Dickerson likes to keep the self-view option on in a larger group. “It’s a check to be sure that my gestures and facial expressions are big,” she says. “I feel it helps me to try to be just as big and exuberant on a virtual presentation as I would in a large lecture hall.”

While there are times when it may be appropriate to keep self-view on, as Dickerson does with larger groups, in other cases, it may be best to turn it off. You don’t look into a mirror the whole time you have a conversation or teach a class, so why would you want to during an online presentation? Hiding self-view can make you feel less awkward, Dickerson says. Experiment to see what feels right for you in different scenarios.

If you’re doing any kind of event, meeting, or workshop where you aren’t speaking for a while, remember to use the mute button to cut down on background noise that could be distracting for attendees. For example, if you’ve delivered a prompt and are giving people 10 minutes to write their answers, this would be a perfect moment to use mute. Over time, toggling it on and off will become more natural, but it’s definitely something to be aware of if you’re newer to virtual presentations.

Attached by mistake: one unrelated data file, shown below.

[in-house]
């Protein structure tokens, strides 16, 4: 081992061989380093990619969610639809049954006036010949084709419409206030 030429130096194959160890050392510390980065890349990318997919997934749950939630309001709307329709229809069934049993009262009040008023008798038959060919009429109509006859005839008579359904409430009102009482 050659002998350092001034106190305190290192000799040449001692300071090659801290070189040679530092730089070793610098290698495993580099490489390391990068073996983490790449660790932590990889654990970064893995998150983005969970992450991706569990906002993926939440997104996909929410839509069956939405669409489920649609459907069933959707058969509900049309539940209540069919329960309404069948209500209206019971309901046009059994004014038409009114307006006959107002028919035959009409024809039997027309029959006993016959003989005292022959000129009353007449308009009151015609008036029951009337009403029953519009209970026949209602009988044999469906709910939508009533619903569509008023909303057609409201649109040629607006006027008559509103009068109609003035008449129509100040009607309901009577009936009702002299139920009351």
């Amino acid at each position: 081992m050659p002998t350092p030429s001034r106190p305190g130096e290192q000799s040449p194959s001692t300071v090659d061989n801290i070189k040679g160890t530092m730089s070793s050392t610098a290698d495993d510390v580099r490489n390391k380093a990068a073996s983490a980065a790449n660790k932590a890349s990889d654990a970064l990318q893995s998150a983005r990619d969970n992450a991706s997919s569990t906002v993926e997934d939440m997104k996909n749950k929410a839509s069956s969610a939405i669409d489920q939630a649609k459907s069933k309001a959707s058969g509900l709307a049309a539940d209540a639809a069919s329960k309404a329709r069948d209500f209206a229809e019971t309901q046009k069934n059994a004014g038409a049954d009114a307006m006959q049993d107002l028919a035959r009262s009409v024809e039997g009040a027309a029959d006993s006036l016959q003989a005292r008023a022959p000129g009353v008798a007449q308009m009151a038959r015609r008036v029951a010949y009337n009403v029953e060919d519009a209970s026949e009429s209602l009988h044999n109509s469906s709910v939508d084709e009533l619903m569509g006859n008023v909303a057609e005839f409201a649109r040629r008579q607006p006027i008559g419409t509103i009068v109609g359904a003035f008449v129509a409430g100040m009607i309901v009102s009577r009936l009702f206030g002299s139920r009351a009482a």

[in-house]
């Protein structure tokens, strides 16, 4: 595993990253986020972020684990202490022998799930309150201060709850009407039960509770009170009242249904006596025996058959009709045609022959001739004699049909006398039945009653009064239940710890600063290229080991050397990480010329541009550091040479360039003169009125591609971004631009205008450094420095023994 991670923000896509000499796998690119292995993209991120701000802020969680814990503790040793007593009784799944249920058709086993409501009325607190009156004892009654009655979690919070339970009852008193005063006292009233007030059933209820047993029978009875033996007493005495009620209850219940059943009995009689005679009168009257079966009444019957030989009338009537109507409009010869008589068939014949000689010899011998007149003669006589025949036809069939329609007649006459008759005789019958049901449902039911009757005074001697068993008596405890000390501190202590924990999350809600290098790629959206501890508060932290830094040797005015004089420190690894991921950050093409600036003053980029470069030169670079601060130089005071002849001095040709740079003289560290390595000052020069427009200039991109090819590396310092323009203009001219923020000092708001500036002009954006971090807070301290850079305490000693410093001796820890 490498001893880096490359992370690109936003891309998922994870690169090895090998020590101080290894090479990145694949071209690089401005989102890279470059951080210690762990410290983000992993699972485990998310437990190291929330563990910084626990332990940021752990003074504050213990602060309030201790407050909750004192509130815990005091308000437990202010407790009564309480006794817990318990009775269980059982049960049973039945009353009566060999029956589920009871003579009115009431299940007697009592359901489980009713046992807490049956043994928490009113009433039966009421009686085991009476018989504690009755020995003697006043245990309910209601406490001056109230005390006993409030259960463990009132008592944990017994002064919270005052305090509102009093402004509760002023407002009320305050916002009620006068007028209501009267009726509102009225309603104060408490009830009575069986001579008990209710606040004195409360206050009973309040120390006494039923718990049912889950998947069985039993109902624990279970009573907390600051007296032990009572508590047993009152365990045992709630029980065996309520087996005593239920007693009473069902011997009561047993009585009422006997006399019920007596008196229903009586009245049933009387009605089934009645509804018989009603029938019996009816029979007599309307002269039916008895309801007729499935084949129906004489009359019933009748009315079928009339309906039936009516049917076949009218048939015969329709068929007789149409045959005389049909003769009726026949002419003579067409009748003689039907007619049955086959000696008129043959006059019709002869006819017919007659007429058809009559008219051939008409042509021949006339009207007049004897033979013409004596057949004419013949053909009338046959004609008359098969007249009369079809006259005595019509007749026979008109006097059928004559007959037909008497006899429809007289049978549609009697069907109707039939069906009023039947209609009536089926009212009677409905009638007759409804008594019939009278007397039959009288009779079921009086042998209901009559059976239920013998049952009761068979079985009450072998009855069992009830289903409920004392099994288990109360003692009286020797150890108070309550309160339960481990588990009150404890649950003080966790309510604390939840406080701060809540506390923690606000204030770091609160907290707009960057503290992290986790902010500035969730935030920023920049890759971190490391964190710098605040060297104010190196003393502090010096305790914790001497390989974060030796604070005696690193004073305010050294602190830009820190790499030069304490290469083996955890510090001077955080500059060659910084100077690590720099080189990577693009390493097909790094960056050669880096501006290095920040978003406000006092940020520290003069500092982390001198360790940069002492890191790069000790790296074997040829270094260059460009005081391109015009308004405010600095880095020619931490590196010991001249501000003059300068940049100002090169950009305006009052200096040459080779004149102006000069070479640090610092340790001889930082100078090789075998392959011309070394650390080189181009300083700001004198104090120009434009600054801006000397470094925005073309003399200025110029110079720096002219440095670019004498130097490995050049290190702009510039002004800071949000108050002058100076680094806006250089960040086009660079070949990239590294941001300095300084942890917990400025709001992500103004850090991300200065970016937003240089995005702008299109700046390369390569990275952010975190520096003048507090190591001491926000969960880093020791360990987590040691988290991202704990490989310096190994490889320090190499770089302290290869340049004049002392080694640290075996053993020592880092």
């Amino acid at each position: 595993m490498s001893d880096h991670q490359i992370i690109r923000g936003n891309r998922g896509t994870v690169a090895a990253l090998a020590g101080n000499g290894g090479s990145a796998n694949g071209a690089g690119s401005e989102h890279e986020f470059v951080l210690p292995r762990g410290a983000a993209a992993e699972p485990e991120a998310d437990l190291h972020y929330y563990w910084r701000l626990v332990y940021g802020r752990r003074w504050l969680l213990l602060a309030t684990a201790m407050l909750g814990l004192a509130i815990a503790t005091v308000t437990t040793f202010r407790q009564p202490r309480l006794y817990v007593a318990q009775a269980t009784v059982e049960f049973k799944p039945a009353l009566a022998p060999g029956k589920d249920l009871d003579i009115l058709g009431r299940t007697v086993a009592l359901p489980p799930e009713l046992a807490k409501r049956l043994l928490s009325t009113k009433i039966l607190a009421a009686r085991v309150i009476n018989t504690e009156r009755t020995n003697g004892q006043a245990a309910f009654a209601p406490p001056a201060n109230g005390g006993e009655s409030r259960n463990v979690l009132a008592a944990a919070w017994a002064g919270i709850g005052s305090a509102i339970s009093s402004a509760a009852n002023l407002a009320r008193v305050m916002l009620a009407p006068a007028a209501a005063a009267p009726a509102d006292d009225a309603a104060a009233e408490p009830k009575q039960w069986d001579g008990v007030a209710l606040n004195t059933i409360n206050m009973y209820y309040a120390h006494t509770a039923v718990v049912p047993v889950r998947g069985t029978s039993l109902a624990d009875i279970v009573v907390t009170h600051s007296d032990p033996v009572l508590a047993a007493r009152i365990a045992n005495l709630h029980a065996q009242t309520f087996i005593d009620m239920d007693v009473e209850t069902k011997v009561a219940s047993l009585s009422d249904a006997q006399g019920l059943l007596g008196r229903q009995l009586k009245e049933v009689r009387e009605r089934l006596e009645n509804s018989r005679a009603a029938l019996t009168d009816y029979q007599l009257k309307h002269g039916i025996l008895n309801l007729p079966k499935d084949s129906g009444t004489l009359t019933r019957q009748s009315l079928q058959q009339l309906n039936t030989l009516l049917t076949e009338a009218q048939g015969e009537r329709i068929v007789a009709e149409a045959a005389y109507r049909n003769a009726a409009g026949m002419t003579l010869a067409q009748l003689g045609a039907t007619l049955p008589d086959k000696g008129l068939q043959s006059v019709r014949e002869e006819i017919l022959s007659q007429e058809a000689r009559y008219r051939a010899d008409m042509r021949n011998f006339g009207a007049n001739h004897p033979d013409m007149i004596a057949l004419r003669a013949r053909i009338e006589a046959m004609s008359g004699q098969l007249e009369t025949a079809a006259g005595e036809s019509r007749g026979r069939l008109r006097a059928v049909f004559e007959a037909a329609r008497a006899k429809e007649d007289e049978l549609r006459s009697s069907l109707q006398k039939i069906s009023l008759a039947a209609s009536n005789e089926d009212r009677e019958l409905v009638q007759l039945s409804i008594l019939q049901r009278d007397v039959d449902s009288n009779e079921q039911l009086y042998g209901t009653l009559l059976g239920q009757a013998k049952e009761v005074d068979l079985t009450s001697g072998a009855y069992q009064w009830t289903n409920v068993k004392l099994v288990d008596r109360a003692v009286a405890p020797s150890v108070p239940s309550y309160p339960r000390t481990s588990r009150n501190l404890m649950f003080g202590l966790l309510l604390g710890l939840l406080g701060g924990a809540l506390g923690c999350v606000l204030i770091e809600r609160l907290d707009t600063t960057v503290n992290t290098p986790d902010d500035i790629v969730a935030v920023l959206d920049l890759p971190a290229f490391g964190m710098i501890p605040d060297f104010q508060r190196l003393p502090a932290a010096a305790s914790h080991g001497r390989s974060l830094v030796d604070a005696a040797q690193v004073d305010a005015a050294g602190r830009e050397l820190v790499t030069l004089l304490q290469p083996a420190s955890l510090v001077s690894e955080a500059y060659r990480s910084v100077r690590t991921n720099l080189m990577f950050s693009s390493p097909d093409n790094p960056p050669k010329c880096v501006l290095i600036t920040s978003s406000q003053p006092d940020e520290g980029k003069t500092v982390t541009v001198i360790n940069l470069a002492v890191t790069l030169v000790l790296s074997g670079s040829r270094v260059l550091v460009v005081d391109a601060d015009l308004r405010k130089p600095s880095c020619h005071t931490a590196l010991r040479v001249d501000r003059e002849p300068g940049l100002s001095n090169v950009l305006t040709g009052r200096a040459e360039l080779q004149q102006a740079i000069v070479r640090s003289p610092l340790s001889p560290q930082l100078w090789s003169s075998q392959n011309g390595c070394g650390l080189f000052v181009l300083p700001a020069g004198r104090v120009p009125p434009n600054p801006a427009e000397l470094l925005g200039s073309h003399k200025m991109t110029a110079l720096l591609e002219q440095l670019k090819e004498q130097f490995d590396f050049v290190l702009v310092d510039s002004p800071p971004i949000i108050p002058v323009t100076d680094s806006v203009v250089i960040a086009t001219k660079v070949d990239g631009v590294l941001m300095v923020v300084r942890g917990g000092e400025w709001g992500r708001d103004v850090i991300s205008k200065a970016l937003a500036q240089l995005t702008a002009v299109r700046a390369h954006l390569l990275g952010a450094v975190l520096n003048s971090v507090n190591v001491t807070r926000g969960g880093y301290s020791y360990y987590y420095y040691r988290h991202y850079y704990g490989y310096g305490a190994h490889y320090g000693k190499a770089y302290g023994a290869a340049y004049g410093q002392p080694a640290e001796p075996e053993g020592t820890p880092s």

Because of the lack of body language and real-time input, you may have to take action to get feedback, Zullo says. Consider prompting the group with questions or polls if that works for your session. If you don’t have someone helping you out, you’ll also likely want to keep an eye on the chat yourself. You may decide to take a pause every so many minutes to read through any comments or questions that have come in, or you might keep an eye on it as you talk; whatever works for you is fine.

Outside of the chat window, you may need to give people more time than usual to speak up. “I’ve learned to pause a little longer for questions,” Dickerson says. “It takes people longer to unmute or be sure they aren’t talking over someone else. When someone does talk, I like to reply to them by name to make it more personal.”

If the platform you’re using has a breakout rooms feature, this can be a good way to get people into smaller groups and generate discussion. You can also have everyone go into breakout rooms and then come back to the main room to reconvene and discuss insights or discoveries together.